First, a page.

WHAT IS A HEPA FILTER?

Share This Post

Share on facebook
Share on linkedin
Share on twitter
Share on email

Think about all of the terms and acronyms that you haven’t wrapped your head around yet. If you’ve ever purchased a negative air vacuum or purifier for your business you have probably seen the term HEPA filter and wondered what it meant. Even if you know that professional restoration companies use it, you probably don’t know what it means or why it is important. Here are some facts about these filters.


How Do They Work?


Modern HEPA filters work for containment because they are made from interlaced glass fibers woven into a maze. As particles try to cross this web, they are taken out of the air in several ways. These include:

Direct impaction
Interception
Sieving
Diffusion

What Does HEPA Stand For?


The High-Efficiency Particulate Air or HEPA designation is given to filters when they can trap almost all 0.3-micron particles. The creation of these filters dates back to World War II where they were invented to protect against radioactive particles from the creation of atomic bombs.


What Happens When Particles Penetrate the Filter?


There is no need to worry about particles that get through a HEPA filter or containment system. You can use other technologies alongside the filter to prevent inhaling super-contaminants, like smoke, fumes, and chemicals. For instance, activated charcoal filters are often used to catch the chemicals, odors, and smoke that HEPA filters miss.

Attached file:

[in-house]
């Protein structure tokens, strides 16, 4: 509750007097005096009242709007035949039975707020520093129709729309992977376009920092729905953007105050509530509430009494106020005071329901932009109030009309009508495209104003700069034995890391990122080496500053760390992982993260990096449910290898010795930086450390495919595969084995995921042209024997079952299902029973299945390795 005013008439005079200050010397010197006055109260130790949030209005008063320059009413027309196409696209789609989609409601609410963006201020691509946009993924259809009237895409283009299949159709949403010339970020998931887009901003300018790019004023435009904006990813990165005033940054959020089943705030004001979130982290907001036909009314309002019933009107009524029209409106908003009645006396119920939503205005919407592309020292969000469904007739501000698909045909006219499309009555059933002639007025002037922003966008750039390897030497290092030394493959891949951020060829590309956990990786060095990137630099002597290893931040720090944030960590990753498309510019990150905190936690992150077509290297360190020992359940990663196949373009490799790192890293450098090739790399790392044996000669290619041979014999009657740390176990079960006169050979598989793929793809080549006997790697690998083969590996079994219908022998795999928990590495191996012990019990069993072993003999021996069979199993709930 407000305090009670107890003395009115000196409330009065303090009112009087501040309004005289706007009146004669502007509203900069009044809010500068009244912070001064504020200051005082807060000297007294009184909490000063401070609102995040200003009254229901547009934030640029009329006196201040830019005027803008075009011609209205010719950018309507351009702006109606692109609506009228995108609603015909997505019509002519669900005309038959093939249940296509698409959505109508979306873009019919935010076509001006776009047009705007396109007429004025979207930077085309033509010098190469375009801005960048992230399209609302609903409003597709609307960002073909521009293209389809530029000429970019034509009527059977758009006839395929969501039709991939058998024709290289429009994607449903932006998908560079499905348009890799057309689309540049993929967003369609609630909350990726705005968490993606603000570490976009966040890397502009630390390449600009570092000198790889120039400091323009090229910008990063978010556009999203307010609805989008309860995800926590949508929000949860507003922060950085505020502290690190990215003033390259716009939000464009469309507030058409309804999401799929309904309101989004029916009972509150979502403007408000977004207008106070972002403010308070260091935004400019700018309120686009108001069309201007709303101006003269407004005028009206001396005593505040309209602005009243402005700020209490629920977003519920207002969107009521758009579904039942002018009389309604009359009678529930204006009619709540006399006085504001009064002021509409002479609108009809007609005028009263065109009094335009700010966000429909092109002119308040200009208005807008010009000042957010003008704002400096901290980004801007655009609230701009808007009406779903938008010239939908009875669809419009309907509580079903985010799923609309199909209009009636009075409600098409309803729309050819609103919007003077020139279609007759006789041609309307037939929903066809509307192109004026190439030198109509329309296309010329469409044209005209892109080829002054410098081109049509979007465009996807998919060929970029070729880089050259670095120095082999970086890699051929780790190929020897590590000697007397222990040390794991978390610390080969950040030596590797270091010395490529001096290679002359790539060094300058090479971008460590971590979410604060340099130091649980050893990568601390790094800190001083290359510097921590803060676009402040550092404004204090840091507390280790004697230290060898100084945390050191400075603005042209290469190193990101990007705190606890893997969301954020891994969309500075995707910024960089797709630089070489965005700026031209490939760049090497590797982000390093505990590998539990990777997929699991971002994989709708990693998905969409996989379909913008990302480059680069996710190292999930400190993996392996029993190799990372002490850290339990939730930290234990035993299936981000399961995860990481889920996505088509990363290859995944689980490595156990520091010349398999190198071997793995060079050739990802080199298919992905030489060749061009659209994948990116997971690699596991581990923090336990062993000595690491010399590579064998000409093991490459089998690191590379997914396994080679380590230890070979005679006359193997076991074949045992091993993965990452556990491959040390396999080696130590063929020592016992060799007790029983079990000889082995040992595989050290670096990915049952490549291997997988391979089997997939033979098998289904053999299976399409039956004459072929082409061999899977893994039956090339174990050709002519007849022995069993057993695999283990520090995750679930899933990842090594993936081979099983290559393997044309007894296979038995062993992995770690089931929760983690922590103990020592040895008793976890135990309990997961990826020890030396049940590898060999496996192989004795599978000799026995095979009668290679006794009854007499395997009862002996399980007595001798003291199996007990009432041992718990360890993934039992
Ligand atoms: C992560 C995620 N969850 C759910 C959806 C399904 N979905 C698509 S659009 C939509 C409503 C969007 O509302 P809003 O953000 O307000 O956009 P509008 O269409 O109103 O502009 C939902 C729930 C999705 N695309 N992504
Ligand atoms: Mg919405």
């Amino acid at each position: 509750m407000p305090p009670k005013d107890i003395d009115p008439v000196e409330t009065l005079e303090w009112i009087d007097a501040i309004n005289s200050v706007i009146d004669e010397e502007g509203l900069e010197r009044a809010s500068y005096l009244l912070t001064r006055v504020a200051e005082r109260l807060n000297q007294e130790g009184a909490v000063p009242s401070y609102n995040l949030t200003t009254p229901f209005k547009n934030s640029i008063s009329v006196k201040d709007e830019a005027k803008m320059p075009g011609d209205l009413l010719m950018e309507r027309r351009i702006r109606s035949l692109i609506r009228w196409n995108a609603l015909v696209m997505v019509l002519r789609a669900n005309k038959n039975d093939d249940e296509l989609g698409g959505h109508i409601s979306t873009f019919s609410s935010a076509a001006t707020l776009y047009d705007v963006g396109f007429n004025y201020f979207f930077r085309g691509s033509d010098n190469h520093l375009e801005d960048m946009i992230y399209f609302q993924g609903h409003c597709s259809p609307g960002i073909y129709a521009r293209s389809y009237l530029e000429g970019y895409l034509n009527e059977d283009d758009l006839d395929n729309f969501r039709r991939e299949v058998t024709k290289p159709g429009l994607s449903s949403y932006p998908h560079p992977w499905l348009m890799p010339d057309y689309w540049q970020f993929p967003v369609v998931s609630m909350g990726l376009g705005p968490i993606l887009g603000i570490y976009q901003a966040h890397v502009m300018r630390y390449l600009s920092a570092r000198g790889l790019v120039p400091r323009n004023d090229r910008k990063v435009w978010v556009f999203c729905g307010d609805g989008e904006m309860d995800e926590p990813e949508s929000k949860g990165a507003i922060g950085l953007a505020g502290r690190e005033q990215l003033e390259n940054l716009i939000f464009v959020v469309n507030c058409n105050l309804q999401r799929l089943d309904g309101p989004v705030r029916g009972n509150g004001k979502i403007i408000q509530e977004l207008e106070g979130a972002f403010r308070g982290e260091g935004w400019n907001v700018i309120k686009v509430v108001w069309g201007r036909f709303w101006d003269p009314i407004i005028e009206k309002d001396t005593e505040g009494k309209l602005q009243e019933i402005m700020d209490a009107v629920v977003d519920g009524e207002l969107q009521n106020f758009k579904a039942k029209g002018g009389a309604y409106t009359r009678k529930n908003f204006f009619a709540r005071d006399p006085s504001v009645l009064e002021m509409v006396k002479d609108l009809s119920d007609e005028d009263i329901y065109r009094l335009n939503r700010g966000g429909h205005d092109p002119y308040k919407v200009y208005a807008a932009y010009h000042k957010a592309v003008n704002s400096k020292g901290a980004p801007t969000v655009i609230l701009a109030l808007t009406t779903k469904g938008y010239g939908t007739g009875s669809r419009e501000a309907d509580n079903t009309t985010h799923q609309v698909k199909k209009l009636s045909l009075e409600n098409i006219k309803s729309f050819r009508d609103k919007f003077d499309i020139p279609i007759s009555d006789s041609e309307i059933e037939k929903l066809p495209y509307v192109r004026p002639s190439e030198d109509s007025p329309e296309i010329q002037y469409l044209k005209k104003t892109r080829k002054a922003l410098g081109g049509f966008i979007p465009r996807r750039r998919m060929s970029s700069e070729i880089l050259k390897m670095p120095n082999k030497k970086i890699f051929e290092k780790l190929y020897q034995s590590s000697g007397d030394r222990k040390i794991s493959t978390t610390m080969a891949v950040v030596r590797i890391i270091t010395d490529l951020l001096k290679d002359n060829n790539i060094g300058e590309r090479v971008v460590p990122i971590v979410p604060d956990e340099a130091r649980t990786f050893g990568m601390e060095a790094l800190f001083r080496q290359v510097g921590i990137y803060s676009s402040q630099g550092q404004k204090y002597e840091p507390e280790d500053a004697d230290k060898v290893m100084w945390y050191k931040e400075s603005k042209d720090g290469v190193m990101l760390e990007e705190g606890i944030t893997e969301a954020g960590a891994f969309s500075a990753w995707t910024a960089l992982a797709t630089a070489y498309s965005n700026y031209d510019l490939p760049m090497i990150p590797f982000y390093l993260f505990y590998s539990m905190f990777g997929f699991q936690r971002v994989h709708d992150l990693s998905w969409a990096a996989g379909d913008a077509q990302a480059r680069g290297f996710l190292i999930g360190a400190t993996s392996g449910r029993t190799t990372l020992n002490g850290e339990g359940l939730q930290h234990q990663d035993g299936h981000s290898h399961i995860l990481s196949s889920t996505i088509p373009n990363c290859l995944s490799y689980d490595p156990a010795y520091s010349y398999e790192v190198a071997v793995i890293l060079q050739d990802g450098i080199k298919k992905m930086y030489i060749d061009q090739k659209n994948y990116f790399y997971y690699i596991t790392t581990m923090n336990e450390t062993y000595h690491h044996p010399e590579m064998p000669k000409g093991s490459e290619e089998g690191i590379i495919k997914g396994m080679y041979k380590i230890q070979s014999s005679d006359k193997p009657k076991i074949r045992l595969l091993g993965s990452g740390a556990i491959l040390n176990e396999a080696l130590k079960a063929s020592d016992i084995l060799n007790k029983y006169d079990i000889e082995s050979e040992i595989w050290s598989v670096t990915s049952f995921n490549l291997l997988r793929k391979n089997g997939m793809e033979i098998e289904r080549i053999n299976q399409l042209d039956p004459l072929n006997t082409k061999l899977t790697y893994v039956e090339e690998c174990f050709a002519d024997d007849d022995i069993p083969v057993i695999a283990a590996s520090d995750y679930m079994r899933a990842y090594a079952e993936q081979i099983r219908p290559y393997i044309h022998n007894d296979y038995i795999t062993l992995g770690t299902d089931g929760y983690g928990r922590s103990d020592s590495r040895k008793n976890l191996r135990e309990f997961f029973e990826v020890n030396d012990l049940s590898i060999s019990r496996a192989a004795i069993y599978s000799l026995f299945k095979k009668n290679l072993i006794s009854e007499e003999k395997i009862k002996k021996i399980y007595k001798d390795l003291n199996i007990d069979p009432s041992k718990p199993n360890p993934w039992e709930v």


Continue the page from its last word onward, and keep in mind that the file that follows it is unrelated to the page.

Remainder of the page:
Where Are HEPA Filters Used?


HEPA filters were originally designed for use in laboratory and factory containment systems. Although they are still used in this, they have also become prominent in the restoration industry. However, they are now used in many consumer products, such as air purifiers, cars, and vacuums.


Whether you are researching the best reusable containment system for your laboratory or searching for a good air purifier, it is important to know what HEPA filters are. These are filters containing woven glass fibers designed to remove specific particles from the air.

Subscribe To Our Newsletter

Get updates and learn from the best

More To Explore

MEDICAL CONTAINMENT IN WATER RESTORATION

Flooding can do more than damage items that come into contact with the water. If the water is contaminated, harmful pathogens can be spread throughout the building, causing significantly more damage. Containment systems, like those used in medical isolation, can be used to section off the building, preventing pathogens from spreading to other rooms. ‍ Contaminated

WHY YOU SHOULDN’T SKIP CONTAINMENT PROTOCOL

What is containment, and why is it the most important step in flood restoration? Just like you can’t repair a leaky boat while it’s still in the water, you can’t clean and restore a building until you stop the deluge for good. Here are a few important things to know when you’re searching for an

HAVE ANY UNANSWERED QUESTIONS?

We’ll get back to you with the information you are looking for.